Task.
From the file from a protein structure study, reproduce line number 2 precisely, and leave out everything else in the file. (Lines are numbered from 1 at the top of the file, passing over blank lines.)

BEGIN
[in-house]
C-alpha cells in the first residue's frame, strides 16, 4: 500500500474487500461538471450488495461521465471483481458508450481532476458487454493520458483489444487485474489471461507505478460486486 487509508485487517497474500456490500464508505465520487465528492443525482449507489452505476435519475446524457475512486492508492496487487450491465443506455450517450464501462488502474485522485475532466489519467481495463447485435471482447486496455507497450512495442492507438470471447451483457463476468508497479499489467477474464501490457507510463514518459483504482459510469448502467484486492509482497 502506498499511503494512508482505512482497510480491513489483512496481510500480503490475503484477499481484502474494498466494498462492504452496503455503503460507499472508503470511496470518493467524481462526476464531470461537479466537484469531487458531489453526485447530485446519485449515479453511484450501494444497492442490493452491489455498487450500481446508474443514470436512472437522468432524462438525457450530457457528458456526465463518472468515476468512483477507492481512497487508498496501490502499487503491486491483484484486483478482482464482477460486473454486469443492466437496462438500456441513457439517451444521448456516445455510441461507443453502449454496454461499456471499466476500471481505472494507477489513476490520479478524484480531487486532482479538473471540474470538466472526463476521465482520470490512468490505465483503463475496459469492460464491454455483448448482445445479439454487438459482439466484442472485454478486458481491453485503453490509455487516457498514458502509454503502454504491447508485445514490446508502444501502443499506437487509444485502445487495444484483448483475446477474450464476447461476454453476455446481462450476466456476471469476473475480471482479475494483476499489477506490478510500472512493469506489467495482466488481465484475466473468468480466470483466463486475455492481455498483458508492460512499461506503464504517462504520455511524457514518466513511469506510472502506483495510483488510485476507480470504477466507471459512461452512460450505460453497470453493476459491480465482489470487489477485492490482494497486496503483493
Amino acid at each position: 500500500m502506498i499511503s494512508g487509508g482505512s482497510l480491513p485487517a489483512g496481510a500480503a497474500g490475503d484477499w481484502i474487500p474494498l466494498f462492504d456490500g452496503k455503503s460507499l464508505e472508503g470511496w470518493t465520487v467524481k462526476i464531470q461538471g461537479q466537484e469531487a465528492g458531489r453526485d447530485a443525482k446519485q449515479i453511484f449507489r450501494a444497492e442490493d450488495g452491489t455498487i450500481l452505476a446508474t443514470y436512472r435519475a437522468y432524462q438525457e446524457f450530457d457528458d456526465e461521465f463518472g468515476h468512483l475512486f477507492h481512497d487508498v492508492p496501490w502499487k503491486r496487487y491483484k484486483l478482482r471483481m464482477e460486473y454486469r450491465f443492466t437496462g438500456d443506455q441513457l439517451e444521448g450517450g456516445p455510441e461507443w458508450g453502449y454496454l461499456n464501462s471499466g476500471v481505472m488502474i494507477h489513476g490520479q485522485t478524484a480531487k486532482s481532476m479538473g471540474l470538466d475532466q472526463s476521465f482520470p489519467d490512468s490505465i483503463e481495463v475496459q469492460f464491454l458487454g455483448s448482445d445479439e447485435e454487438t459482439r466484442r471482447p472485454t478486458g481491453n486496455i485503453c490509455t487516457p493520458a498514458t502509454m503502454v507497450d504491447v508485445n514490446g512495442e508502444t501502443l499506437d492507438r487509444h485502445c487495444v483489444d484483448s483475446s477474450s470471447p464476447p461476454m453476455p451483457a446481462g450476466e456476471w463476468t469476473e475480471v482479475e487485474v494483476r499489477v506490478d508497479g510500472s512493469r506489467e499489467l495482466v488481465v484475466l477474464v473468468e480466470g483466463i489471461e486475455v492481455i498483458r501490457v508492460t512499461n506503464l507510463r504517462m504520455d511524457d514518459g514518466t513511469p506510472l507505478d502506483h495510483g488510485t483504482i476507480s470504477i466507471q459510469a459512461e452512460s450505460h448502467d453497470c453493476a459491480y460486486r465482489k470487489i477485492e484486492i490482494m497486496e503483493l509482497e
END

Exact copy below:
C-alpha cells in the first residue's frame, strides 16, 4: 500500500474487500461538471450488495461521465471483481458508450481532476458487454493520458483489444487485474489471461507505478460486486 487509508485487517497474500456490500464508505465520487465528492443525482449507489452505476435519475446524457475512486492508492496487487450491465443506455450517450464501462488502474485522485475532466489519467481495463447485435471482447486496455507497450512495442492507438470471447451483457463476468508497479499489467477474464501490457507510463514518459483504482459510469448502467484486492509482497 502506498499511503494512508482505512482497510480491513489483512496481510500480503490475503484477499481484502474494498466494498462492504452496503455503503460507499472508503470511496470518493467524481462526476464531470461537479466537484469531487458531489453526485447530485446519485449515479453511484450501494444497492442490493452491489455498487450500481446508474443514470436512472437522468432524462438525457450530457457528458456526465463518472468515476468512483477507492481512497487508498496501490502499487503491486491483484484486483478482482464482477460486473454486469443492466437496462438500456441513457439517451444521448456516445455510441461507443453502449454496454461499456471499466476500471481505472494507477489513476490520479478524484480531487486532482479538473471540474470538466472526463476521465482520470490512468490505465483503463475496459469492460464491454455483448448482445445479439454487438459482439466484442472485454478486458481491453485503453490509455487516457498514458502509454503502454504491447508485445514490446508502444501502443499506437487509444485502445487495444484483448483475446477474450464476447461476454453476455446481462450476466456476471469476473475480471482479475494483476499489477506490478510500472512493469506489467495482466488481465484475466473468468480466470483466463486475455492481455498483458508492460512499461506503464504517462504520455511524457514518466513511469506510472502506483495510483488510485476507480470504477466507471459512461452512460450505460453497470453493476459491480465482489470487489477485492490482494497486496503483493